Around 400 West New York teachers, staff and students protested outside of the board of education headquarters on Broadway this evening to let the administration know they won’t stop making noise until they get a new contract.
“What do we want? Contracts! When do we want them? Now!,” hundreds of teachers chanted outside of 6028 Broadway prior to a scheduled negotiation meeting.
As only Hudson County View has reported, the West New York Education Association has been without a contract since July 2015 and have voiced their displeasure clearly and loudly at the March and April meetings of the board of education.
“Well, we go into mediation tonight, we’re meeting with the mediator for the first time … it’s very disheartening to be told your not going to be get a raise this year, next year or the year after,” Anita Kober, the West New York Education Association president, said during an interview with Hudson County View.
“We work very hard in the schools, all of our employees do: the secretaries, the paraprofessionals, the custodians and the maintenance, those are all the people involved in a child’s upbringing. It’s not just teachers, it’s not just about the teachers. It’s everyone in this union.”
Kober didn’t get into the particulars of what the WNYEA are asking for in their contract, other than stating “we aren’t asking for much” and that they were given a certain percentage in December – only for the figure to be rescinded by February.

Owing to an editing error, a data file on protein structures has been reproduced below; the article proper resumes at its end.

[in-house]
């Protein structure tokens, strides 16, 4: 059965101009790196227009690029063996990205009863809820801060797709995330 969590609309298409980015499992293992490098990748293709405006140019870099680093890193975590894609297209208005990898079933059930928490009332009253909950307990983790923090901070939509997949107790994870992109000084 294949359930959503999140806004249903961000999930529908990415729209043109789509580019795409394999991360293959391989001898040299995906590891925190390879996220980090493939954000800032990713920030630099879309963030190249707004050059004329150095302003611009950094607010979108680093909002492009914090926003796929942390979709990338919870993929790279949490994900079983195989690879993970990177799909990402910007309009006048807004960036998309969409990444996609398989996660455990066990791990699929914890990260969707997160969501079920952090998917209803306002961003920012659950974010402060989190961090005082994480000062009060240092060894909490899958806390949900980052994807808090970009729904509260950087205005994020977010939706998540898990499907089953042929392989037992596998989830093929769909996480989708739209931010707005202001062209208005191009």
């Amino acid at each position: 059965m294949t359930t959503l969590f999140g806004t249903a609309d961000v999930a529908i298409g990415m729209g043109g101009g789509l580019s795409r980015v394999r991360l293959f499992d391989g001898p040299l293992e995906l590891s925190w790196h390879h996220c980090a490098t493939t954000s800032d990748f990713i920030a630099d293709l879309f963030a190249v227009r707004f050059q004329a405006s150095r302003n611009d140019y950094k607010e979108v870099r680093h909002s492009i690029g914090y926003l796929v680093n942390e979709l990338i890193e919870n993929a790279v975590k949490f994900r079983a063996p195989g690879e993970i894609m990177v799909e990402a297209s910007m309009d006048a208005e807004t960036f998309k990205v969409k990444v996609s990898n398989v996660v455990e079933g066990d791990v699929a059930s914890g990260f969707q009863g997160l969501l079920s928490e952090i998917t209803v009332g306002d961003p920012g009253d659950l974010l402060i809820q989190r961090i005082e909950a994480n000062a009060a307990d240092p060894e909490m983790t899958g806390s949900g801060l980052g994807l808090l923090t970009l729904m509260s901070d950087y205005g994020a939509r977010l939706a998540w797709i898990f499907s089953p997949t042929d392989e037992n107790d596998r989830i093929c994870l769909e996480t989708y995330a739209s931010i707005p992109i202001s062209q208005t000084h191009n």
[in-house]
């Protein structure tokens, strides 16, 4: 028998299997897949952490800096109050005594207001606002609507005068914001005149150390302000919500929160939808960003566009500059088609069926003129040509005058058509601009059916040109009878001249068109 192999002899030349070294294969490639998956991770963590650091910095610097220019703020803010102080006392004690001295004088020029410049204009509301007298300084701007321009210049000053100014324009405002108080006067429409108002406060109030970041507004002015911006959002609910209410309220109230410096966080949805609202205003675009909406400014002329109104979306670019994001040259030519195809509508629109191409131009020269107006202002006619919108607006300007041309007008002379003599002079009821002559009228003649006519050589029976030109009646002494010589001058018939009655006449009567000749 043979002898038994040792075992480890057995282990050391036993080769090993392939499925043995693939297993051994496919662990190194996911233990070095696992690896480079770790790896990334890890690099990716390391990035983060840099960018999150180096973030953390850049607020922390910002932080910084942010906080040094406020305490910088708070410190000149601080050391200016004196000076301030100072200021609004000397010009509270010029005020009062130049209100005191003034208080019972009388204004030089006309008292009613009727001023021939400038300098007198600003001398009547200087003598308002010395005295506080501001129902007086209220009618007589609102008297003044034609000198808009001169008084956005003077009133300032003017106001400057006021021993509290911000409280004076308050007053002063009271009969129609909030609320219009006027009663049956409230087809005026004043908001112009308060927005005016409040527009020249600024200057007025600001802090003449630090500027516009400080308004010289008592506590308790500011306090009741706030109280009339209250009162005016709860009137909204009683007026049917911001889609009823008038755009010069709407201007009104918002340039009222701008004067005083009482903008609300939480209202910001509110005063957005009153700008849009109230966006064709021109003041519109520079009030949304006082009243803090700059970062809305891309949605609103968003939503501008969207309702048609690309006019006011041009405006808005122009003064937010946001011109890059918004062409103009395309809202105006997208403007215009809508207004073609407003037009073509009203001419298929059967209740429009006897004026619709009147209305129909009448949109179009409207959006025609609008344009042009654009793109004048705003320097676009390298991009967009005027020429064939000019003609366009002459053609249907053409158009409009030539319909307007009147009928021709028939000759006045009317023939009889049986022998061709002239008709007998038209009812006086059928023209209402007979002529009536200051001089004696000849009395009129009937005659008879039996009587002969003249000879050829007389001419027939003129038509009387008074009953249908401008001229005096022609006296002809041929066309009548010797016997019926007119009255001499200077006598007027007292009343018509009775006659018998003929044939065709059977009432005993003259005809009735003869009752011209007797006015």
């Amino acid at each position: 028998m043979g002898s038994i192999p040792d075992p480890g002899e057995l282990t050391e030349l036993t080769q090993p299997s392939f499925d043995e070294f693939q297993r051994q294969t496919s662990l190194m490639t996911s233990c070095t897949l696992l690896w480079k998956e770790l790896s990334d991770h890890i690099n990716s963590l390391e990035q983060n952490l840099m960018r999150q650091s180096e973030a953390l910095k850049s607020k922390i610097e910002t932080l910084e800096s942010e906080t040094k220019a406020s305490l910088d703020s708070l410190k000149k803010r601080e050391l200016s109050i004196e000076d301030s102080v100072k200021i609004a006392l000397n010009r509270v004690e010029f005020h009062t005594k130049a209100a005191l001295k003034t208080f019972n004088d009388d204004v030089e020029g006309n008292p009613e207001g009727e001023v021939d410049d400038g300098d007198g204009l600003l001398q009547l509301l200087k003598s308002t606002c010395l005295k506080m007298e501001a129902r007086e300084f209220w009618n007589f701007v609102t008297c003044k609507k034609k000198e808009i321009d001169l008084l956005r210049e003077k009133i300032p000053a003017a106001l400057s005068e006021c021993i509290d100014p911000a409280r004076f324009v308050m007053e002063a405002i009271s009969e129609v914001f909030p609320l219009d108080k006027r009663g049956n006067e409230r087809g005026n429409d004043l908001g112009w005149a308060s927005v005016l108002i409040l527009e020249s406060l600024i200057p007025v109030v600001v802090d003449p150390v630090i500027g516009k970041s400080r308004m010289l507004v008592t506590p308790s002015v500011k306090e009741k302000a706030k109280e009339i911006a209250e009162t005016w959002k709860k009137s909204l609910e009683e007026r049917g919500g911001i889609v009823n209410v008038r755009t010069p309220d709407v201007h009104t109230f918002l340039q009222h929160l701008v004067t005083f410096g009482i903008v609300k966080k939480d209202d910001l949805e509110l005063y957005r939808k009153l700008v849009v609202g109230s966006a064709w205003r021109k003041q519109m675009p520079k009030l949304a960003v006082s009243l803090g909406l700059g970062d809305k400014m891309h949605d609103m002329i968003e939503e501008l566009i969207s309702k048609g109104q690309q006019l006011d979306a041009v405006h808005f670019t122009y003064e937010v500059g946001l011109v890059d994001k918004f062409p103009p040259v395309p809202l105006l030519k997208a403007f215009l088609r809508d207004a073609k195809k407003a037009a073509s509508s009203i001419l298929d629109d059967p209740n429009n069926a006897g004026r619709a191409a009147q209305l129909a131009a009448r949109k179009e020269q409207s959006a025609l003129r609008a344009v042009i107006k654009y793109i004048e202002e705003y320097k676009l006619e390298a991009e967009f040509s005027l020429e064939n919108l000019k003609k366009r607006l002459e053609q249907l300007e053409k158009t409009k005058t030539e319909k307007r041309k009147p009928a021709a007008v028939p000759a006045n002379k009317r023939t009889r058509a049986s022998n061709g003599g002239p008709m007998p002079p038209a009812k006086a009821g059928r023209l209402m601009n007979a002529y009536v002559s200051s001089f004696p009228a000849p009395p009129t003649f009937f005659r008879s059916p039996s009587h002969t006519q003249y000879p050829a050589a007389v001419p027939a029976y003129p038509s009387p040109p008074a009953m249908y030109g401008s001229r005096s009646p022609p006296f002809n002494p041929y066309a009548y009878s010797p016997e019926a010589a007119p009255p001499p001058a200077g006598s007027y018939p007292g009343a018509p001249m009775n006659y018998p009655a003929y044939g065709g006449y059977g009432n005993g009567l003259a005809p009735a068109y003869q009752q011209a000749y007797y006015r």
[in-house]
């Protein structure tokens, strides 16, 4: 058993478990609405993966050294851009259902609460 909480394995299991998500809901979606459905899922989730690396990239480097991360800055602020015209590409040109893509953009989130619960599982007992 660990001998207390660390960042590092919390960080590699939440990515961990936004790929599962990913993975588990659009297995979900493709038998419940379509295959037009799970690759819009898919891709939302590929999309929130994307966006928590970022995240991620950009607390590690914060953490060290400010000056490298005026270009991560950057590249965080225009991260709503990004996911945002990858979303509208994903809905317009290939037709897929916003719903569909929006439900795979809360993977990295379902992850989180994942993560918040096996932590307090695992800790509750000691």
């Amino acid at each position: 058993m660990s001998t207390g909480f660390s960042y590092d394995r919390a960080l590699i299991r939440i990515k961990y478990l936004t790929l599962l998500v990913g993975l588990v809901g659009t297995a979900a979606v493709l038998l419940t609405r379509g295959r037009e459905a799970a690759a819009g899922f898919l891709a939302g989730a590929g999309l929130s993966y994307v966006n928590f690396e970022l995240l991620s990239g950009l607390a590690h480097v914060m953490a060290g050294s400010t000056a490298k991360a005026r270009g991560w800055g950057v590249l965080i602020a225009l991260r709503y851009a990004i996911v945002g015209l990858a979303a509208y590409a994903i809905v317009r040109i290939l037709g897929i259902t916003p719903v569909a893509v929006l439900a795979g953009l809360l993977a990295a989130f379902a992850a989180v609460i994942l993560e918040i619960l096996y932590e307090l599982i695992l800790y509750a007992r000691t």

Tom DeSocio, an NJEA Univserv field representative, echoed Kober’s sentiment regarding the negotiations.
“We have no contract: we were moving along up until December when the board woke up one morning and found out, they decided, they have no money for us,” he stated.
“So they’ve offered us no raises, zero increases for this year and for next year, and while we might recognize that there might be a budget problem, we’re not going to allow them to take it out on the backs of the employees in this district.”
DeSocio added that if a budget problem indeed exists, “it was five years in the making … so they’re gonna have to do what they can, shake the couch cushions and find some money so we can get a contract settlement.”
Nico Behnke, a Public School No. 2 PTO board member, called the board of education’s negotiating up to this point “shameful,” despite the “inspiring” work of the teachers who he says regularly volunteer their time for students.
Superintendent of Schools Clara Brito Herrera did not immediately return a call or email seeking comment, while School Business Administrator Dean Austin also did not immediately return an email seeking comment.